Author: Tony Nixon

How neon lights

Updated Friday, 6th July 2007
Find out how neon lights the sky up at night

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Look at the glow from a neon striplight and what you are seeing is the light output of billions of individual neon atoms. Neon produces this light because it is being held in the form of a plasma.

You might remember learning that there are three states of matter: solid, liquid and gas. It’s much less common to encounter the fourth state, which is plasma; yet 99.99% of the matter in the observable universe exists in this form.

The Sun [Image: NASA/JPL] For example stars, like our Sun, are composed of plasma.

What is a plasma?

Atoms are normally electrically neutral, consisting of identical numbers of positively charged protons and negatively charged electrons. In a plasma some of the electrons have been separated from their atoms and are free to wander. The atoms which have lost an electron (these are referred to as ions) are still present and preserve the overall neutrality of the plasma.

Atoms, electrons, ions
Atoms showing atoms in green, with electrons in blue and ions in red.

In a star, the separation of the electrons is achieved through heating. However, it is possible to make a plasma that is cold. The presence of free charges means that, unlike a gas, a plasma will conduct electricity. In fact the plasma is formed and preserved by placing a voltage across the gas.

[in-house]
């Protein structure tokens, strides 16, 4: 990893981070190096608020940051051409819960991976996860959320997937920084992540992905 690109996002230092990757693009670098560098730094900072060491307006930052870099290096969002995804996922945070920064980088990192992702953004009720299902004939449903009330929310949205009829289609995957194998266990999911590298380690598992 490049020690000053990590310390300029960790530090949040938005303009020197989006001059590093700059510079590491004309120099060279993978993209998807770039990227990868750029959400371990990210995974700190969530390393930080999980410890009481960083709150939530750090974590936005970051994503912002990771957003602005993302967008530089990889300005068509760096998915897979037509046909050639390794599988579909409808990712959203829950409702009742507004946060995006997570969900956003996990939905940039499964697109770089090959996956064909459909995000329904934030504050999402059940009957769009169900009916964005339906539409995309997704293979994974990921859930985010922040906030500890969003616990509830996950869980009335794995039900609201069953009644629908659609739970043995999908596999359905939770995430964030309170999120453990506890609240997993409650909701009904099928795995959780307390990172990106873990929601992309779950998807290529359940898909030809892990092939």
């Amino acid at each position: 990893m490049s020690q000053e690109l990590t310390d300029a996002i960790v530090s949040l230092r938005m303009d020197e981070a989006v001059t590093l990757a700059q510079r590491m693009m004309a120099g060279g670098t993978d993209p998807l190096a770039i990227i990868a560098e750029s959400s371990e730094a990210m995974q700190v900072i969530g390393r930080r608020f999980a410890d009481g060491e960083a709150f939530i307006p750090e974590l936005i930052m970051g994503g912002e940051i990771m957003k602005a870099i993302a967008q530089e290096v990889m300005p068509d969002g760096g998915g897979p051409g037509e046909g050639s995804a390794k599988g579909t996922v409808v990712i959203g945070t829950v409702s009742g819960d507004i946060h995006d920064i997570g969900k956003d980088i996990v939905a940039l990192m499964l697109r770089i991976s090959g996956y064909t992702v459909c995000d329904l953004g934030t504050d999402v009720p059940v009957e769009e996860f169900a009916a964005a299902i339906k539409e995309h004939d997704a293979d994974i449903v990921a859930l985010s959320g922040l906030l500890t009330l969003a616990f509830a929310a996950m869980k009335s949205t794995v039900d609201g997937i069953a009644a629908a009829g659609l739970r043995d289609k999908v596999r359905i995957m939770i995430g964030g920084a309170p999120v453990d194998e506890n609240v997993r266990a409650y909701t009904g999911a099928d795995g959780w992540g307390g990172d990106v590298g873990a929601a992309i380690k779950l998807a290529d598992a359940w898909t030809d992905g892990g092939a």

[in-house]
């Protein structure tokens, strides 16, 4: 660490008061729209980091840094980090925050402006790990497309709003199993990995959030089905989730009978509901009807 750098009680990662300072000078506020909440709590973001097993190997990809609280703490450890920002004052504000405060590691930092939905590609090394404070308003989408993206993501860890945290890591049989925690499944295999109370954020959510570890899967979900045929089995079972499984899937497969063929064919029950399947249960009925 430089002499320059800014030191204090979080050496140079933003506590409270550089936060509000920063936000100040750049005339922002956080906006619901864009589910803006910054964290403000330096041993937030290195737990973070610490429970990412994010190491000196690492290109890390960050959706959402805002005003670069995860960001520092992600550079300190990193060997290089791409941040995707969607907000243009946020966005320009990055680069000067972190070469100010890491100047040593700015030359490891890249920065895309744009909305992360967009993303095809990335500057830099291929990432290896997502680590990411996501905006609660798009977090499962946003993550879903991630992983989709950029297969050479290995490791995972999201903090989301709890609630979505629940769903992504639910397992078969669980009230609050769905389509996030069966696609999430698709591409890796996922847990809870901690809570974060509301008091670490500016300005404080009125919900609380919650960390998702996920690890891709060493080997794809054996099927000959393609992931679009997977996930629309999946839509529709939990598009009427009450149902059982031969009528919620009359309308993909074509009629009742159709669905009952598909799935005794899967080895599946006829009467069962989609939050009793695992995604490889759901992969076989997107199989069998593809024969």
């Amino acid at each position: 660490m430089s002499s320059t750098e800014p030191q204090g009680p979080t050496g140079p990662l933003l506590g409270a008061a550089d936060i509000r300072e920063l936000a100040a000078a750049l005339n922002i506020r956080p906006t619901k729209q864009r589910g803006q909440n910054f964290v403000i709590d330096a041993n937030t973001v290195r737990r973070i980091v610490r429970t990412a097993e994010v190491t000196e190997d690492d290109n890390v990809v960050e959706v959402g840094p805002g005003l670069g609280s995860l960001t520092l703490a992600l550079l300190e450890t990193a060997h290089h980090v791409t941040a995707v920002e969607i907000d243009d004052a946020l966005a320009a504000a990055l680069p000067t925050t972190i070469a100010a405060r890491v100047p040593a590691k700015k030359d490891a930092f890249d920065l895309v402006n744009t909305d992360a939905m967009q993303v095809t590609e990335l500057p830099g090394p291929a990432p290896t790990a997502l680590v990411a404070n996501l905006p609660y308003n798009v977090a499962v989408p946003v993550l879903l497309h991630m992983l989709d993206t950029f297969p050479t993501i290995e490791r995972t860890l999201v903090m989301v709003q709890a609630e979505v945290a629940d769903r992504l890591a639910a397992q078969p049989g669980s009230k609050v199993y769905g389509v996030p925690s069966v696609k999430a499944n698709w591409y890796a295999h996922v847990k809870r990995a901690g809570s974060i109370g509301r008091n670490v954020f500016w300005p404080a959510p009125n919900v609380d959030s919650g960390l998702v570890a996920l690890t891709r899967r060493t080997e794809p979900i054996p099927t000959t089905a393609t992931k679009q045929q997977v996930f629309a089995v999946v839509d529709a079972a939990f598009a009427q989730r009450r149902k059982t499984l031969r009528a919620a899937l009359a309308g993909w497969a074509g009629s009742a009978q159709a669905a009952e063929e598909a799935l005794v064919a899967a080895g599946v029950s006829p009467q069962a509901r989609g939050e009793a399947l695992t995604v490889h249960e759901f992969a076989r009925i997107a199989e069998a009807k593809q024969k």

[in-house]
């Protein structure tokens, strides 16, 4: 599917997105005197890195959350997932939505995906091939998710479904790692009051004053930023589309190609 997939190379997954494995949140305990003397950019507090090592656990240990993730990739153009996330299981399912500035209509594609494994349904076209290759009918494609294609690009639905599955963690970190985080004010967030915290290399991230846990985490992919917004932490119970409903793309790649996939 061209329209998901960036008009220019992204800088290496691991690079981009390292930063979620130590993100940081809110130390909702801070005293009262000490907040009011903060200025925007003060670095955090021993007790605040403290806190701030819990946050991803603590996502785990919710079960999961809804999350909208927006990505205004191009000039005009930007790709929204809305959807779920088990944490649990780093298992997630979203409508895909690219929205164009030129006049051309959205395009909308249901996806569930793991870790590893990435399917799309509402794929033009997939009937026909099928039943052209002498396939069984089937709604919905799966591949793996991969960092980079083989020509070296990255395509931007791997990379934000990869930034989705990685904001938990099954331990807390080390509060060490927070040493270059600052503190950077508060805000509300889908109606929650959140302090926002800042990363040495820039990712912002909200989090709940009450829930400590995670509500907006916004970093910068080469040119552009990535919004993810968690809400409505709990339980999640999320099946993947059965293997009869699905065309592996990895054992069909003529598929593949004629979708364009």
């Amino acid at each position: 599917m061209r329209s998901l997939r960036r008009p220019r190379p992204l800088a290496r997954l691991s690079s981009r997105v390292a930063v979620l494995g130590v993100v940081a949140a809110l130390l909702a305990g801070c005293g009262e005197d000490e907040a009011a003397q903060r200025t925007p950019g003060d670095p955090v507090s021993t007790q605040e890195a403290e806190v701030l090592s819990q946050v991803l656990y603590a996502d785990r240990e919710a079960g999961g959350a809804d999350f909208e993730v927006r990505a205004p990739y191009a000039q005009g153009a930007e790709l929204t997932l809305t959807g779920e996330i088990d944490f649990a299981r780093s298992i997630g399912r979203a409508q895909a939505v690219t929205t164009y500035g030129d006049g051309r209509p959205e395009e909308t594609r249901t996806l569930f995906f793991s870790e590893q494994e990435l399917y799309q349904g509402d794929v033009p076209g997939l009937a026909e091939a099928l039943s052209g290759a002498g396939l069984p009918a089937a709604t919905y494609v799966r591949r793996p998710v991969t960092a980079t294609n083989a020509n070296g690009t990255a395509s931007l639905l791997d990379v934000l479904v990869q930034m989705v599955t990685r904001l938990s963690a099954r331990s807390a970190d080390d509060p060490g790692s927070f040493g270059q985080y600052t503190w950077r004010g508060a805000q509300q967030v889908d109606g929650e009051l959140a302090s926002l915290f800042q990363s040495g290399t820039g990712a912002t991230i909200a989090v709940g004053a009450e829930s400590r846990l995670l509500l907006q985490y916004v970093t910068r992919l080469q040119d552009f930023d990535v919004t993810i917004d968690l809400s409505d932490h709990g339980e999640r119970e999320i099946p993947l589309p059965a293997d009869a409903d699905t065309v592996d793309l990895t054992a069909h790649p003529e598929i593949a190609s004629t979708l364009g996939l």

The presence of a voltage causes the free electrons to be accelerated, and they collide with neutral atoms turning some of them into ions, thus sustaining the plasma.

What causes the plasma to glow?

Many of the collisions between atoms and electrons don't result in ionization. Instead, some of the energy from the collision is absorbed by the atoms before being swiftly re-emitted as invisible ultra violet rays and visible light with colours that are specific to the particular species of atom.

This is what you see when you look at a neon lamp. The distinctive orange-red colour of the glow from neon is a characteristic of the element neon, other gases, such as argon, would glow with a different colour.

This is not the whole story; the tubes that James examined in the TV programme are coated with a material that 'fluoresces', converting invisible ultra violet into visible light. By doing this it is possible to vary the colour of the lamp, but that's another story...


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